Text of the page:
It's counterintuitive in any manufacturing business, including pharma. Yet turning over the process keys is one way that drugmakers are getting high-demand drugs to patients in low-income countries.
Gilead Sciences ($GILD), maker of the HIV drug Viread, provides a case in point. It sells the drug at cost to poor countries after working to minimize component costs. "This is our manufacturing cost, the cost of distribution," executive VP Gregg Alton tells PBS Newshour. Other drugmakers have adopted a similar approach to get needed drugs to the poor.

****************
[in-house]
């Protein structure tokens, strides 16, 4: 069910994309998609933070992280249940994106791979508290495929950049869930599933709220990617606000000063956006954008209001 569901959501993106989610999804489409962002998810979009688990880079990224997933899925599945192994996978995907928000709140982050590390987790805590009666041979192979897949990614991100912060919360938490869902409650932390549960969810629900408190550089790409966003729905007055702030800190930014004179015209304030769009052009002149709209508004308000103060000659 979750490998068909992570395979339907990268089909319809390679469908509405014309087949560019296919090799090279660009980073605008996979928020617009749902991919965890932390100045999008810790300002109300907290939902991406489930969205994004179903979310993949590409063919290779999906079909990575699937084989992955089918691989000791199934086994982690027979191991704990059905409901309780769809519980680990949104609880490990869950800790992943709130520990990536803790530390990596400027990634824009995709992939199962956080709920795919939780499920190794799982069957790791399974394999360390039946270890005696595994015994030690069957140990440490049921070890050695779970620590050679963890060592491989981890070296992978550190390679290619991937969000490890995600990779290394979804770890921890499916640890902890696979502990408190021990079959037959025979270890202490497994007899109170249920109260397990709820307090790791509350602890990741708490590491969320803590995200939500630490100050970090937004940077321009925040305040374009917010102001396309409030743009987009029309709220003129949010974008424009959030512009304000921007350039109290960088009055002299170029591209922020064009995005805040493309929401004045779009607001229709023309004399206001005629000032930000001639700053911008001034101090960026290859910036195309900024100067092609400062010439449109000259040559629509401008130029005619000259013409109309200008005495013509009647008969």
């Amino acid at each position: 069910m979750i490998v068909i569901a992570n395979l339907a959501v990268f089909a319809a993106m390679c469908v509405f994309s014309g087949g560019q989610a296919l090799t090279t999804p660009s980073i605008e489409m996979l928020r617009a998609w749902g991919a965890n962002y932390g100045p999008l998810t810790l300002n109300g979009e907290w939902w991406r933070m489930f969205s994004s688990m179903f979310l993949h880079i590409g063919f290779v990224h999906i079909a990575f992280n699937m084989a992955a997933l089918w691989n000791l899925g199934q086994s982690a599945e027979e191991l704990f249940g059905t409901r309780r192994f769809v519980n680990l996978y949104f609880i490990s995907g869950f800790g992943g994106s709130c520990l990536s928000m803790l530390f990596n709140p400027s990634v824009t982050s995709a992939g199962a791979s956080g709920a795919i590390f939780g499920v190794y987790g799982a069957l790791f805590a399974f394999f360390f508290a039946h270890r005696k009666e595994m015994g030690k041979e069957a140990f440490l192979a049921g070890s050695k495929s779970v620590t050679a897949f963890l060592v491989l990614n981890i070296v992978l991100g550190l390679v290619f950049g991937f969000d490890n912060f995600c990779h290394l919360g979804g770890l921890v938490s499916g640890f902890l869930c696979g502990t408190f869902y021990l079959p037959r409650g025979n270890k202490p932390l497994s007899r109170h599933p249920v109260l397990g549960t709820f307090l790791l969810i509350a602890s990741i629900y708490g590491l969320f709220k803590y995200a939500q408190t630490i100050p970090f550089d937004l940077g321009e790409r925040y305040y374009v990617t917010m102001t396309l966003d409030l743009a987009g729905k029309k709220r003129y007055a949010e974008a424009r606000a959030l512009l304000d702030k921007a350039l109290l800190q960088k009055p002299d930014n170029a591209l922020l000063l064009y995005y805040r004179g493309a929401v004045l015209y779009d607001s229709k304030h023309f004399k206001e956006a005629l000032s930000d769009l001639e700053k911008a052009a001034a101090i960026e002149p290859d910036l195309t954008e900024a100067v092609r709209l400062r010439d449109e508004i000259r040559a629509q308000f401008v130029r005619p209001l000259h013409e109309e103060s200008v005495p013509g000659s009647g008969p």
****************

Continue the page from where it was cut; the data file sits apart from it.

But Gilead doesn't stop there. The Bay Area drugmaker is also licensing its formulations to Indian generics makers. Alton says Gilead provides the "manufacturing know-how" to make the drug, including its API.
They will produce and sell the drug for less than what Gilead charges in its no-profit model; far less than what it charges in its for-profit pricing for rich countries. The generics makers are allowed to sell the drug in India and nearly 100 other countries.
Selling AIDS drugs at no profit in poor countries appears to becoming part of the business model. Most drugmakers have accepted that they "must recoup their research costs in the rich countries," according to the program.
- here's the transcript